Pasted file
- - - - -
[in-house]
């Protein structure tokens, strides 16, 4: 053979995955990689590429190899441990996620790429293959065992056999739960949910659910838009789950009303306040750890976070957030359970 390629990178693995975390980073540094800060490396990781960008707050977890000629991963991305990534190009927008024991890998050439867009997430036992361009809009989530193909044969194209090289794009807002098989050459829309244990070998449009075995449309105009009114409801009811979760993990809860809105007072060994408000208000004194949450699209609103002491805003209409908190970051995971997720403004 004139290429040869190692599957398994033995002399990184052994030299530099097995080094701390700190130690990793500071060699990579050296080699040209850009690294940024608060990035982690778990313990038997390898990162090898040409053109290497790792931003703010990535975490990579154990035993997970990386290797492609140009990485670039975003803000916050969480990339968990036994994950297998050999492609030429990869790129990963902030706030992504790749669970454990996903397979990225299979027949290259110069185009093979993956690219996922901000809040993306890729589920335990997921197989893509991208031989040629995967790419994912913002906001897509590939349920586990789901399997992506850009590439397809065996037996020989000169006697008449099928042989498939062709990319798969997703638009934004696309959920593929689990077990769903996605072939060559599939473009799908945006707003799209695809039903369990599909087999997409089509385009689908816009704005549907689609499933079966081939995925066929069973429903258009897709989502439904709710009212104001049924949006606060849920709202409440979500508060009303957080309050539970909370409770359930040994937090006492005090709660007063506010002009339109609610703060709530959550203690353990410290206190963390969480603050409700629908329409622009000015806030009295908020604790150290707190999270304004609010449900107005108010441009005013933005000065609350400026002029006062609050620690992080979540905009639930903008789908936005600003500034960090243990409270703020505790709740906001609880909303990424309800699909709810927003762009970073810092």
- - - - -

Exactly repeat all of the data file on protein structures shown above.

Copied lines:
[in-house]
């Protein structure tokens, strides 16, 4: 053979995955990689590429190899441990996620790429293959065992056999739960949910659910838009789950009303306040750890976070957030359970 390629990178693995975390980073540094800060490396990781960008707050977890000629991963991305990534190009927008024991890998050439867009997430036992361009809009989530193909044969194209090289794009807002098989050459829309244990070998449009075995449309105009009114409801009811979760993990809860809105007072060994408000208000004194949450699209609103002491805003209409908190970051995971997720403004 004139290429040869190692599957398994033995002399990184052994030299530099097995080094701390700190130690990793500071060699990579050296080699040209850009690294940024608060990035982690778990313990038997390898990162090898040409053109290497790792931003703010990535975490990579154990035993997970990386290797492609140009990485670039975003803000916050969480990339968990036994994950297998050999492609030429990869790129990963902030706030992504790749669970454990996903397979990225299979027949290259110069185009093979993956690219996922901000809040993306890729589920335990997921197989893509991208031989040629995967790419994912913002906001897509590939349920586990789901399997992506850009590439397809065996037996020989000169006697008449099928042989498939062709990319798969997703638009934004696309959920593929689990077990769903996605072939060559599939473009799908945006707003799209695809039903369990599909087999997409089509385009689908816009704005549907689609499933079966081939995925066929069973429903258009897709989502439904709710009212104001049924949006606060849920709202409440979500508060009303957080309050539970909370409770359930040994937090006492005090709660007063506010002009339109609610703060709530959550203690353990410290206190963390969480603050409700629908329409622009000015806030009295908020604790150290707190999270304004609010449900107005108010441009005013933005000065609350400026002029006062609050620690992080979540905009639930903008789908936005600003500034960090243990409270703020505790709740906001609880909303990424309800699909709810927003762009970073810092």